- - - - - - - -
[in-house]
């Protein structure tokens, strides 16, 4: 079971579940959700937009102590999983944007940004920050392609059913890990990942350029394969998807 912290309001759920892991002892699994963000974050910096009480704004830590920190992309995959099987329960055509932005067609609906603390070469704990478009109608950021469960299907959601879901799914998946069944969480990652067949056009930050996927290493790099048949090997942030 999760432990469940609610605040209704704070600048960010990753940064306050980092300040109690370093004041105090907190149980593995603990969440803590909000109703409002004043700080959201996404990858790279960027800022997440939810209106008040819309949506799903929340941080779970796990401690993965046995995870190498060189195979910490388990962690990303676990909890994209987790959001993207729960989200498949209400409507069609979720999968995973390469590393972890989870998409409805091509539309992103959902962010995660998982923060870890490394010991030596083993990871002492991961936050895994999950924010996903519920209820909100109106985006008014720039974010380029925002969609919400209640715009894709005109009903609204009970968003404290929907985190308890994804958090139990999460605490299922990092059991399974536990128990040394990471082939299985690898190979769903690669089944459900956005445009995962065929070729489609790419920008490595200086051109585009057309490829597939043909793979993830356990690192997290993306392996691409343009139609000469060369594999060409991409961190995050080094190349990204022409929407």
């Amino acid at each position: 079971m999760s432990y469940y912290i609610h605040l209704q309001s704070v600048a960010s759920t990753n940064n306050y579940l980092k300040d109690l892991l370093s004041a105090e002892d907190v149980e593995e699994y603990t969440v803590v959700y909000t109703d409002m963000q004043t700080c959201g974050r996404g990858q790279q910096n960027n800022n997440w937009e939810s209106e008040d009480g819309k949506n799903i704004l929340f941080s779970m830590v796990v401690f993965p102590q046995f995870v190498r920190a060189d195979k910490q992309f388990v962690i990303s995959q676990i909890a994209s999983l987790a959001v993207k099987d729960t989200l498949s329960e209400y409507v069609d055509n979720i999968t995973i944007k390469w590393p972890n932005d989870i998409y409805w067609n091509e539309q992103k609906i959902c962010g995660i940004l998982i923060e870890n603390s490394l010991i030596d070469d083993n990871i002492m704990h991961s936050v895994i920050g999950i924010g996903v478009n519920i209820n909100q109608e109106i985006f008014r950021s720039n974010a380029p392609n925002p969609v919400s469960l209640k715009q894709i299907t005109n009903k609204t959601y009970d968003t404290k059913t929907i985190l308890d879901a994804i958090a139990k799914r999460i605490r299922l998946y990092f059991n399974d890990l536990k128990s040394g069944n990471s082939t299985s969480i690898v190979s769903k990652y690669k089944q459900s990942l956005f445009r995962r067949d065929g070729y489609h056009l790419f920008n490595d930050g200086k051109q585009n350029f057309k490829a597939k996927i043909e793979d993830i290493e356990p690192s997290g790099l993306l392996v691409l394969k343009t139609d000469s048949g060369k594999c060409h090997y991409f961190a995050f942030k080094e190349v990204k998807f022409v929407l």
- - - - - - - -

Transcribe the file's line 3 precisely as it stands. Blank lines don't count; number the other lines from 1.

């Amino acid at each position: 079971m999760s432990y469940y912290i609610h605040l209704q309001s704070v600048a960010s759920t990753n940064n306050y579940l980092k300040d109690l892991l370093s004041a105090e002892d907190v149980e593995e699994y603990t969440v803590v959700y909000t109703d409002m963000q004043t700080c959201g974050r996404g990858q790279q910096n960027n800022n997440w937009e939810s209106e008040d009480g819309k949506n799903i704004l929340f941080s779970m830590v796990v401690f993965p102590q046995f995870v190498r920190a060189d195979k910490q992309f388990v962690i990303s995959q676990i909890a994209s999983l987790a959001v993207k099987d729960t989200l498949s329960e209400y409507v069609d055509n979720i999968t995973i944007k390469w590393p972890n932005d989870i998409y409805w067609n091509e539309q992103k609906i959902c962010g995660i940004l998982i923060e870890n603390s490394l010991i030596d070469d083993n990871i002492m704990h991961s936050v895994i920050g999950i924010g996903v478009n519920i209820n909100q109608e109106i985006f008014r950021s720039n974010a380029p392609n925002p969609v919400s469960l209640k715009q894709i299907t005109n009903k609204t959601y009970d968003t404290k059913t929907i985190l308890d879901a994804i958090a139990k799914r999460i605490r299922l998946y990092f059991n399974d890990l536990k128990s040394g069944n990471s082939t299985s969480i690898v190979s769903k990652y690669k089944q459900s990942l956005f445009r995962r067949d065929g070729y489609h056009l790419f920008n490595d930050g200086k051109q585009n350029f057309k490829a597939k996927i043909e793979d993830i290493e356990p690192s997290g790099l993306l392996v691409l394969k343009t139609d000469s048949g060369k594999c060409h090997y991409f961190a995050f942030k080094e190349v990204k998807f022409v929407l």